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https://linkinghub.elsevier.com/retrieve/pii/S17401445183030
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http://dx.doi.org/10.1016/j.bodyim.2018.12.009DOI Listing
March 2019
5 Reads

Dimensional structure, psychometric properties, and sex invariance of a Bahasa Malaysia (Malay) translation of the Multidimensional Body-Self Relations Questionnaire-Appearance Scales (MBSRQ-AS) in Malaysian Malay adults.

Body Image 2019 Mar 31;28:81-92. Epub 2018 Dec 31.

Centre for Psychological Medicine, Perdana University, Serdang, Malaysia.

The 34-item Multidimensional Body-Self Relations Questionnaire-Appearance Scales (MBSRQ-AS) is a widely-used measure of multidimensional body image. Here, we examined the psychometric properties of a Bahasa Malaysia (Malay) translation of the MBSRQ-AS. A sample of 629 Malaysian Malays (women n = 315) completed the MBSRQ-AS, as well as measures of body appreciation, psychological well-being, perceptions of appearance ideals, and internalisation of appearance ideals. Read More

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https://linkinghub.elsevier.com/retrieve/pii/S17401445183047
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http://dx.doi.org/10.1016/j.bodyim.2018.12.007DOI Listing
March 2019
75 Reads

Anti-doping rule violations in sport: The attractive leniency effect and attributions of guilt and punishment.

Body Image 2019 Mar 26;28:76-80. Epub 2018 Dec 26.

University of Wollongong, Australia.

The attractive-leniency effect predicts that more attractive people are perceived as less guilty and less deserving of punishment compared to less attractive people. This closely aligned conceptual replication study sought to explore athlete physical attractiveness, sex, and anti-doping rule violation severity (ADRV) as factors contributing to attributions of guilt and punishment. After initial pilot testing, 411 participants (135 men, 276 women; M = 20. Read More

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http://dx.doi.org/10.1016/j.bodyim.2018.12.008DOI Listing
March 2019
1 Read

Factor structure and psychometric properties of a Bahasa Malaysia (Malay) translation of the Body Appreciation Scale-2 (BAS-2).

Body Image 2019 Mar 24;28:66-75. Epub 2018 Dec 24.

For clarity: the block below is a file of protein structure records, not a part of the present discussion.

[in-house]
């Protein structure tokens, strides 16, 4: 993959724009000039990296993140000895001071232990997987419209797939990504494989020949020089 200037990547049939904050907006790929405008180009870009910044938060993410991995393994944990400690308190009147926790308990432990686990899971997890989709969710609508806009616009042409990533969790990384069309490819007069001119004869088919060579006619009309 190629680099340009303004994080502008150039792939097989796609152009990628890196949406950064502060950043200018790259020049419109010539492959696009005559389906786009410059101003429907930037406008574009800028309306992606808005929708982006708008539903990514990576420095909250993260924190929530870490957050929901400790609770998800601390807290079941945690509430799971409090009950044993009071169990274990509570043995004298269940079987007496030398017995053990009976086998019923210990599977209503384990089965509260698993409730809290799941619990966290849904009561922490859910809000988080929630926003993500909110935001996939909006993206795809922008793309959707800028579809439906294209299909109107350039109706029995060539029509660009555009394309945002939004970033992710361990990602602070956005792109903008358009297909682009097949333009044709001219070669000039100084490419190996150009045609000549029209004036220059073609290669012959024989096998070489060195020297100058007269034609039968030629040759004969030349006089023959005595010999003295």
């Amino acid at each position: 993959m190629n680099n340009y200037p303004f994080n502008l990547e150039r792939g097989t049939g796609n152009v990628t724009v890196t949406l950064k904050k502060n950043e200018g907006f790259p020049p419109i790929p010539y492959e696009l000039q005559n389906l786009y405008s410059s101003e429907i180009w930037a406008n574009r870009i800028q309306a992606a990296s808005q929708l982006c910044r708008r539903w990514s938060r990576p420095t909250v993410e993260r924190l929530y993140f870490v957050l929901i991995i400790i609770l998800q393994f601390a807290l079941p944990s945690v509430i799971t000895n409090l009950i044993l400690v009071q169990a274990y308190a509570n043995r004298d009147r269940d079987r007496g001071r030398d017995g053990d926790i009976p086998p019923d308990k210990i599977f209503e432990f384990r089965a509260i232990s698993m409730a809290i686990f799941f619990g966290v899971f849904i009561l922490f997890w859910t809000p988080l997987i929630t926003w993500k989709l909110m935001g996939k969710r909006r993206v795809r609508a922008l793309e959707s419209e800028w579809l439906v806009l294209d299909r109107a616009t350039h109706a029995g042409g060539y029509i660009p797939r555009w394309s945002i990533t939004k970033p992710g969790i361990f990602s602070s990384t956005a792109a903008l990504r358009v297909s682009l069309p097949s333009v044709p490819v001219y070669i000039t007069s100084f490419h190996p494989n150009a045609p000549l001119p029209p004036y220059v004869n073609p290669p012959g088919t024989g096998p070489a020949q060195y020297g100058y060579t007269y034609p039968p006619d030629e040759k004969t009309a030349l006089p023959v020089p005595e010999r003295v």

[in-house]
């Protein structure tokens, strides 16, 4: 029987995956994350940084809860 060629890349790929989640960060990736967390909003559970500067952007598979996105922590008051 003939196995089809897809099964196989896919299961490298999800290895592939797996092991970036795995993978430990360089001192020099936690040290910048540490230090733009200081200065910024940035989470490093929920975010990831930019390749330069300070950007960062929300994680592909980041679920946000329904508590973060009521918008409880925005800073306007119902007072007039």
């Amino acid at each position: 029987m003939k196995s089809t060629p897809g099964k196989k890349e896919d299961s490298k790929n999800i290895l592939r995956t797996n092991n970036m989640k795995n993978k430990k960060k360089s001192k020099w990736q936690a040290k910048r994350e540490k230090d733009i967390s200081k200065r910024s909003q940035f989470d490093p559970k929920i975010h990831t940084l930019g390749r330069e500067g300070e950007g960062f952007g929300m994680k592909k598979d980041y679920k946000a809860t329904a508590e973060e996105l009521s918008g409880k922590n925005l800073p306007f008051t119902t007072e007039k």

Centre for Psychological Medicine, Perdana University, Serdang, Malaysia.

The 10-item Body Appreciation Scale-2 (BAS-2) is a widely-used measure of a facet of positive body image. Here, we examined the psychometric properties of a Bahasa Malaysia (Malay) translation of the BAS-2 in a community sample of Malaysian Malay and Chinese adults (N = 781). Participants completed the Malay BAS-2 alongside demographic items and measures of subjective happiness, life satisfaction, actual-ideal weight discrepancy (women only), drive for muscularity (men only), and internalisation of appearance ideals. Read More

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https://linkinghub.elsevier.com/retrieve/pii/S17401445183043
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http://dx.doi.org/10.1016/j.bodyim.2018.12.006DOI Listing
March 2019
3 Reads

A review of research linking body image and sexual well-being.

Body Image 2018 Dec 21. Epub 2018 Dec 21.

Health Sciences Center, Rutgers University, 311 N. 5th St., Camden, NJ 08102, United States. Electronic address:

The link between body image and sexual well-being is intuitive and increasingly supported by psychological research: individuals, particularly women, with greater body satisfaction and body appreciation tend to report more positive sexual experiences. Although both perceptions of one's body and one's sexual life are central to most adults' experiences, this area of research has remained somewhat understudied. In this review, we discuss the findings that are available and suggest directions for future research and applied implications of this work. Read More

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http://dx.doi.org/10.1016/j.bodyim.2018.12.004DOI Listing
December 2018
1 Read

From negative to positive body image: Men's and women's journeys from early adolescence to emerging adulthood.

Body Image 2019 Mar 21;28:53-65. Epub 2018 Dec 21.

Department of Psychology, University of Gothenburg, Sweden.

This study examined the developmental journeys of individuals who have overcome negative body image in early adolescence and developed positive body image on their way to emerging adulthood. Interviews were conducted with 15 women and 16 men (aged 26-27) recruited from a large longitudinal sample. Results demonstrated different patterns of positive body image development, but most participants had overcome their negative body image by age 18. Read More

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http://dx.doi.org/10.1016/j.bodyim.2018.12.002DOI Listing
March 2019
2 Reads

Exposure to body focused and non-body focused others over a week: A preliminary investigation of their unique contributions to college women's eating and body image.

Body Image 2019 Mar 21;28:44-52. Epub 2018 Dec 21.

Department of Psychology, University of Waterloo, 200 University Avenue West, Waterloo, ON, N2L 3G1, Canada.

This study investigated how exposure to non-body focused others (i.e., those who are not preoccupied with their body weight/shape or appearance) and exposure to body focused others uniquely affect young women's eating and body image over a week, within a day, and from one day to the next. Read More